I do not understand this from a company that has been the indisputable  leader in graphics software.   My solution was to reload my CS6.  I have reduced my Adobe subscription to the absolute minimum.  If I didn't have to deal with this company, I would not.  Arrogant.  Unresponsive.  Greedy. 

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Explorer ,
Feb 25, 2016 Feb 25, 2016

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Indesign is worst I have to use "Control Option" keys to bring up a magnifier so I can see the numbers in the option bar. The people at Adobe must be using LOW res screens. This is BULLsh#%

I am using an iMac 2014.

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Mentor ,
Feb 25, 2016 Feb 25, 2016

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What are you even talking about? Everything is the exact same size on my 5K iMac as it was on my old iMac. The text isn't smaller, only sharper. Is this a Windows problem or something?

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New Here ,
Sep 19, 2018 Sep 19, 2018

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I assure you, at least some previous versions DID have this problem. Here I am with CS2, and Illustrator with teeny little microlabels, apparently for teeny little eyes. Photoshop did let me adjust 'em (proving that it can be done) but Illustrator does not, and at 1920x1080-120DPI, they're about 4pt. (I did try tweaking DPI, no joy. I can't alter resolution as then aspect ratio gets buggered up.)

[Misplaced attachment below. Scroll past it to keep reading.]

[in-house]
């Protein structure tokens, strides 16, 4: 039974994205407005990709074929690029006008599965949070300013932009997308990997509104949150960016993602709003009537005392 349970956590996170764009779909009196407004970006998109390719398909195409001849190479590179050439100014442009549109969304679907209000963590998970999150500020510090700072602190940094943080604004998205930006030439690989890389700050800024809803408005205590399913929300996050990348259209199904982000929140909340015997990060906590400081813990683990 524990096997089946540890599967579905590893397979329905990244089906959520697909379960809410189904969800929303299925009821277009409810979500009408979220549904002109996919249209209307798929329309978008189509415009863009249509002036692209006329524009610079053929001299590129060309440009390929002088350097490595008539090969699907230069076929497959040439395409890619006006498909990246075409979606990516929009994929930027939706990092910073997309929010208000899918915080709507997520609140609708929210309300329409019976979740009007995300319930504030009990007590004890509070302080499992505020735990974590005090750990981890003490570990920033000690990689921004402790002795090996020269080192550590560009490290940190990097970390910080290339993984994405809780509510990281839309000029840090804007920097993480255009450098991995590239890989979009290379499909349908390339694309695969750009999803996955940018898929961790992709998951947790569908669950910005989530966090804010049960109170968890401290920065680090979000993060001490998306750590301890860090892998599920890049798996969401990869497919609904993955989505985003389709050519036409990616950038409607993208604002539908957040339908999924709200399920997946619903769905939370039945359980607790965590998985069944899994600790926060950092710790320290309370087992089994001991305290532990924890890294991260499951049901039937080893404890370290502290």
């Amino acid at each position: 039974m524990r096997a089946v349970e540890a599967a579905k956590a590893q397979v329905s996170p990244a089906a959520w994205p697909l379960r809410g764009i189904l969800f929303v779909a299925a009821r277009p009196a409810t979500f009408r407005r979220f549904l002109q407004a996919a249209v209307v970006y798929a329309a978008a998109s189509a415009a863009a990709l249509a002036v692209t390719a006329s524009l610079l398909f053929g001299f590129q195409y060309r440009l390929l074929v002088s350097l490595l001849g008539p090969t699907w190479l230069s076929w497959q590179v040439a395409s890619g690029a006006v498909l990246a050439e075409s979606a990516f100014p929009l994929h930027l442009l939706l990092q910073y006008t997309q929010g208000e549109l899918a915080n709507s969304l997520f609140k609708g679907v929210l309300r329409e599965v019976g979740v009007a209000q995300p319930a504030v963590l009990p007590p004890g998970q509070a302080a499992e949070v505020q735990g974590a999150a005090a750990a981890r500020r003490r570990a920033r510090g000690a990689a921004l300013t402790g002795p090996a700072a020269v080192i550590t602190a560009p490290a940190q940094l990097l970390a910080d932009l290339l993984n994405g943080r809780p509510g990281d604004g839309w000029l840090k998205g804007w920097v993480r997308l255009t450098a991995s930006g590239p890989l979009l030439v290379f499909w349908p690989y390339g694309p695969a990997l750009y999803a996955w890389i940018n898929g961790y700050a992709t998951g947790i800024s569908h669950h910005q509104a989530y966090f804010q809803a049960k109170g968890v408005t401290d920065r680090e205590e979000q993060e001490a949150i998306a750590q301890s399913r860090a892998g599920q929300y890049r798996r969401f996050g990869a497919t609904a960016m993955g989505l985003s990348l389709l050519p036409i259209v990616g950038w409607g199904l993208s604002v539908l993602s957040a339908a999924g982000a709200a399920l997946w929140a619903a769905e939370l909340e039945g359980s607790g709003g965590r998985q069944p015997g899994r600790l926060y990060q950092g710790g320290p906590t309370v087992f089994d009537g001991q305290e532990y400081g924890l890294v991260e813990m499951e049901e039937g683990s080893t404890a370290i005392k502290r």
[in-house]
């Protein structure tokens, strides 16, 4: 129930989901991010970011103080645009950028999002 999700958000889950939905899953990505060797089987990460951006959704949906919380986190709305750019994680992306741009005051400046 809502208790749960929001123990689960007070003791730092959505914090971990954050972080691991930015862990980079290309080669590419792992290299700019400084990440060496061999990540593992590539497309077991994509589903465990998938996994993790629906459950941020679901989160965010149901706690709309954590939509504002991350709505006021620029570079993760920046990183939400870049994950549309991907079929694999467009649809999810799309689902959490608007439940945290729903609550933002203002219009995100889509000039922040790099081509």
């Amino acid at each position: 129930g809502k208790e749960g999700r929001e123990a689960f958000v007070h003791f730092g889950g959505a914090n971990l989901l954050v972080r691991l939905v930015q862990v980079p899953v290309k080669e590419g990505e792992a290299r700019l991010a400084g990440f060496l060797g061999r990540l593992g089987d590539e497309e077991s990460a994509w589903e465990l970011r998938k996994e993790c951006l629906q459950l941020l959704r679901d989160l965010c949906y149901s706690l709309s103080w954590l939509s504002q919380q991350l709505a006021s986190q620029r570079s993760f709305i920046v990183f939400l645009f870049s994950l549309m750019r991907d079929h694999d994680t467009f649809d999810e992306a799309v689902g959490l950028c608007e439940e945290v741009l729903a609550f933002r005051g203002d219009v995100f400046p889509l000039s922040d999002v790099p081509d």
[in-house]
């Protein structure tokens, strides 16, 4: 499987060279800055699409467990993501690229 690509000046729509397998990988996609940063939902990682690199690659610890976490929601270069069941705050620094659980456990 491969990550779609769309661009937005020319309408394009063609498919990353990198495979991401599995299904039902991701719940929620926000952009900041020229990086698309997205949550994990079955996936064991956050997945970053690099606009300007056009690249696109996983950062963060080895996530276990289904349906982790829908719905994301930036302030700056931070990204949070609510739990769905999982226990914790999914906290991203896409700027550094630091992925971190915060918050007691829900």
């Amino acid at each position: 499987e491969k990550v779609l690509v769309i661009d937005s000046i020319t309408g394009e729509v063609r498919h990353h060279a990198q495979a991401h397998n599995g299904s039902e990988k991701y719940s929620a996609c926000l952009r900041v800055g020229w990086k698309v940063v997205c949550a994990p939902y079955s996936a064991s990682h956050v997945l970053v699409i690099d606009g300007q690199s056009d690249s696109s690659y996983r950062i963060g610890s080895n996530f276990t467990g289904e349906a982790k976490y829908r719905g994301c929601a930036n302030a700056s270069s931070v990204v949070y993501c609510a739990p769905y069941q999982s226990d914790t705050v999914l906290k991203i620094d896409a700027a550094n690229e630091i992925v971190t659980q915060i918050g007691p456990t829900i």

I don't suppose there's a patch for CS2, if only to let it use PS's label-font scaling? no?? of course not.

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Explorer ,
Oct 17, 2013 Oct 17, 2013

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Changing the monitor resolution doesn't change the the size of menu fonts or other interface feature in Adobe.  I've tried. 

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Adobe Employee ,
Oct 18, 2013 Oct 18, 2013

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What is your resolution and operating system?